On the WPB website, as well as being informed of a commitment to ‘high-quality public laundries’, the closeness between the Communists and Mr Galloway is explained,

The Communists (CPGB-ML) have a long history of working with George on various issues. In 2019, The Communists stood alone with George on many questions, not least the defence of the Brexit referendum result and opposition to Labour’s treachery on this question.

Despite his commitment to the working class, economic equality, and being expelled from Arthur Scargill’s Socialist Labour Party for being too left-wing, Mr Harpal Brar isn’t afraid of buying and selling and making a profit.

The trillionaires at the Saudi Arabian national oil corporation, Saudi Aramco, were kind enough to publish an informative article about Mr Brar’s business interests in their house magazine Aramco World.

In it, they followed Harpal to the impoverished weaving villages in mountainous Kashmir where a top embroiderer, in temperatures as low as -30C, ‘can earn about 400 rupees ($8) a day’. Mr Brar sources material from Kashmir to sell from his £1.8 million residence and retail outlet at New End Square in London’s exclusive Hampstead.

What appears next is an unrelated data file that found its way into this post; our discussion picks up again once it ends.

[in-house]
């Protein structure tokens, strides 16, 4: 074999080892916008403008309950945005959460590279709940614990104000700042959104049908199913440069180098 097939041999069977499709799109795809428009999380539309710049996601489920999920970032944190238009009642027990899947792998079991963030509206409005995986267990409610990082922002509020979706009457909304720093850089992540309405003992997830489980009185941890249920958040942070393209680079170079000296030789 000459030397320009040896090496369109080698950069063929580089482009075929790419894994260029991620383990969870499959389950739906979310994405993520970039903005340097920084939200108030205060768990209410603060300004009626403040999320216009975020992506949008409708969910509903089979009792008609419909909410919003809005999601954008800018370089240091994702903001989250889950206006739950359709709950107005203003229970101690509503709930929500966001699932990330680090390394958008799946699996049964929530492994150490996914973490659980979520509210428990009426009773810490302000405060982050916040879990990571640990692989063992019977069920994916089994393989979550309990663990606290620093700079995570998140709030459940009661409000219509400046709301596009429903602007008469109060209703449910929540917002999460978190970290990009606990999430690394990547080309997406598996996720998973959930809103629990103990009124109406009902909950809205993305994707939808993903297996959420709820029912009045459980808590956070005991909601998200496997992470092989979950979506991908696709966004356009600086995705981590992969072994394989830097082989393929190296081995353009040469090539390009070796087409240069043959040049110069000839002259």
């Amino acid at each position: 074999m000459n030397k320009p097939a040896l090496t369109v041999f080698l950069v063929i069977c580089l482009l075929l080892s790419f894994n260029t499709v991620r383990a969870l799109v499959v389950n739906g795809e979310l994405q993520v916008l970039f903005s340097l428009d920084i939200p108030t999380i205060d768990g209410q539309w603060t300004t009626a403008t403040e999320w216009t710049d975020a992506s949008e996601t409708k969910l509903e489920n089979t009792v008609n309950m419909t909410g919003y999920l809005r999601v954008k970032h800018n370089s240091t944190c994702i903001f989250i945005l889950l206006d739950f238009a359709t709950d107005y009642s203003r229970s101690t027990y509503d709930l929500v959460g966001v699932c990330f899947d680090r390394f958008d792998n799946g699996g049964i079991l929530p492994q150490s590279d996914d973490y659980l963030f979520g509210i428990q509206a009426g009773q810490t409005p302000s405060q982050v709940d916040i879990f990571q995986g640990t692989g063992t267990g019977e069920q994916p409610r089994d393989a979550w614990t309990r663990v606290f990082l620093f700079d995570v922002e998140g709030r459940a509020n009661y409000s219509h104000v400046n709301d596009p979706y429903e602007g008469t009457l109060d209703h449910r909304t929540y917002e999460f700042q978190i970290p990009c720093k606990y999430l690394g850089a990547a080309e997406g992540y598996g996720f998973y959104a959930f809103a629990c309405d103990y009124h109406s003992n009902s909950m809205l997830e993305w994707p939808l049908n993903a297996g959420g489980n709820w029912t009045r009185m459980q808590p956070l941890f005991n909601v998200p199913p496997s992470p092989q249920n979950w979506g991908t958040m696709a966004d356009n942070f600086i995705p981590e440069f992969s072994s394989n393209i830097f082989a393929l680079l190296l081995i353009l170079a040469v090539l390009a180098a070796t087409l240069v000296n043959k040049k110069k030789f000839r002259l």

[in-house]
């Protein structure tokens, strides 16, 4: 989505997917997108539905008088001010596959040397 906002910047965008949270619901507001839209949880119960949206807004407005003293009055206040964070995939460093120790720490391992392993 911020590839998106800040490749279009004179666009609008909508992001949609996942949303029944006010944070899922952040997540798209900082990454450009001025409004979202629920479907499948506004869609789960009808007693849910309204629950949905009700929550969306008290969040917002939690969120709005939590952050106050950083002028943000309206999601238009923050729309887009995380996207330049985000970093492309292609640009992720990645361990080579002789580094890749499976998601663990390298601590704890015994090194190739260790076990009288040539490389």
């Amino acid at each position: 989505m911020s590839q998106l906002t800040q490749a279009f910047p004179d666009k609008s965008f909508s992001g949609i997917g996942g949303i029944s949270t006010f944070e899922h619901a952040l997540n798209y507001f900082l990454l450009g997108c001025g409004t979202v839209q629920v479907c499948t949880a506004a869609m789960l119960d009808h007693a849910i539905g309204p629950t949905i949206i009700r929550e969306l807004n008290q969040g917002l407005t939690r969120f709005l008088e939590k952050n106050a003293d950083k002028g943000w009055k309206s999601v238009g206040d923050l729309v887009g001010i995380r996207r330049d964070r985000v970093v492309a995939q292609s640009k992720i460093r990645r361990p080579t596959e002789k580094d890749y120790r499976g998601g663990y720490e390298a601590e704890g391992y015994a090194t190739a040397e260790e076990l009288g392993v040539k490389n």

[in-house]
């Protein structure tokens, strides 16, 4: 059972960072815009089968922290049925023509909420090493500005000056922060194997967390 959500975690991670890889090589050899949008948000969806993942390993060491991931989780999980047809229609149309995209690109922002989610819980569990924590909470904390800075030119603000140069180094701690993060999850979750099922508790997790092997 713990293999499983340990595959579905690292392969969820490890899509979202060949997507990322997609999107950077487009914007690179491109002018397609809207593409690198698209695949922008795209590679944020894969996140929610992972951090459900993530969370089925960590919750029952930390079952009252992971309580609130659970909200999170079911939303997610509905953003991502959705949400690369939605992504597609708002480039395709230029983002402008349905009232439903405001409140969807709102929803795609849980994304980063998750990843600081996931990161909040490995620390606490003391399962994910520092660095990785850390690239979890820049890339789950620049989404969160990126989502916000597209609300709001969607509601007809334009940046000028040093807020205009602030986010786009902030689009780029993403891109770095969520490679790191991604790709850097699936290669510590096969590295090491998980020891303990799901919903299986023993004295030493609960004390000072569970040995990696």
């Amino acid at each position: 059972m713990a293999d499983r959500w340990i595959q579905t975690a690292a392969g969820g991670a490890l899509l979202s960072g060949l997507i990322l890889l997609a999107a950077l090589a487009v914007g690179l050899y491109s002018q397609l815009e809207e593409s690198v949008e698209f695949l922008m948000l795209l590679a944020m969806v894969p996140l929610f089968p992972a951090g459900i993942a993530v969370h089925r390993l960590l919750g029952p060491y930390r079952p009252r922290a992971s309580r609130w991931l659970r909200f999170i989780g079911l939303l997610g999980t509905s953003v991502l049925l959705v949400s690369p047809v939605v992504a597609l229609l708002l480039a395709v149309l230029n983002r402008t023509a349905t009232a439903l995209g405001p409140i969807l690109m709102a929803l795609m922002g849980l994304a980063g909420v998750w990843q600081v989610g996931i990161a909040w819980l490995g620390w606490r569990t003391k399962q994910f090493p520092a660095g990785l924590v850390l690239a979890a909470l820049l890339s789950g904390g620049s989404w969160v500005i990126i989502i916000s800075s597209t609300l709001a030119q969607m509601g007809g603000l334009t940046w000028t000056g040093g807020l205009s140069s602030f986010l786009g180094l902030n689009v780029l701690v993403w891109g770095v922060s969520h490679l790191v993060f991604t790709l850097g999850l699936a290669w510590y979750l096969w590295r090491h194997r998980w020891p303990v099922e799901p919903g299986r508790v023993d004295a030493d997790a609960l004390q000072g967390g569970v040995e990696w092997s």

The Trehearne and Brar pashmina garment website is cagey about prices, stating the cost of shawls ‘starts at’ £450. Fortunately, in the Aramco World article, author Eric Hansen is more forthcoming,

[in the West] a jali shawl, with an allover, open embroidered design, sells for approximately $1800; the solid-embroidered shawls known as jamawar sell for $3000 to $7000 or more, depending on the fineness of the stitching.

Some comrades are more equal than others!


During the 13th May 2021 edition of BBC Question Time, leftie journalist panellist Paul Mason, said the following,

Much of politics now is about identity, culture and values …. the people who’ve understood it most successfully have been the Scottish National Party because the Scottish cosmopolitan national identity is real, they represent it. Mark Drakeford in Wales represents a feeling about being Welsh .… Andy Burnham didn’t just win Central Manchester, he won seats including where I come from where they voted Tory because he projected a something, a narrative, a real something that allowed him to stand beyond the different identities …. a goal, a clear story to tell

It is easy to sneer at Mason, who self-identifies as Northern working-class despite being a metropolitan media type living in a South London millionaire’s row, but Puffins are aware that it is as difficult to be wrong all of the time as to be right all of the time.

The obvious counterargument to Mason’s identity-based politics would be to emphasise practicalities. The Hartlepool by-election was won because Boris delivered Brexit, a coronavirus vaccine and promised a Freeport nearby. The Amersham and Chesham by-election was lost because Boris promised to complete the construction of HS2 across the constituency and build on the green belt within it. Nuts and bolts politics, identity doesn’t come into it.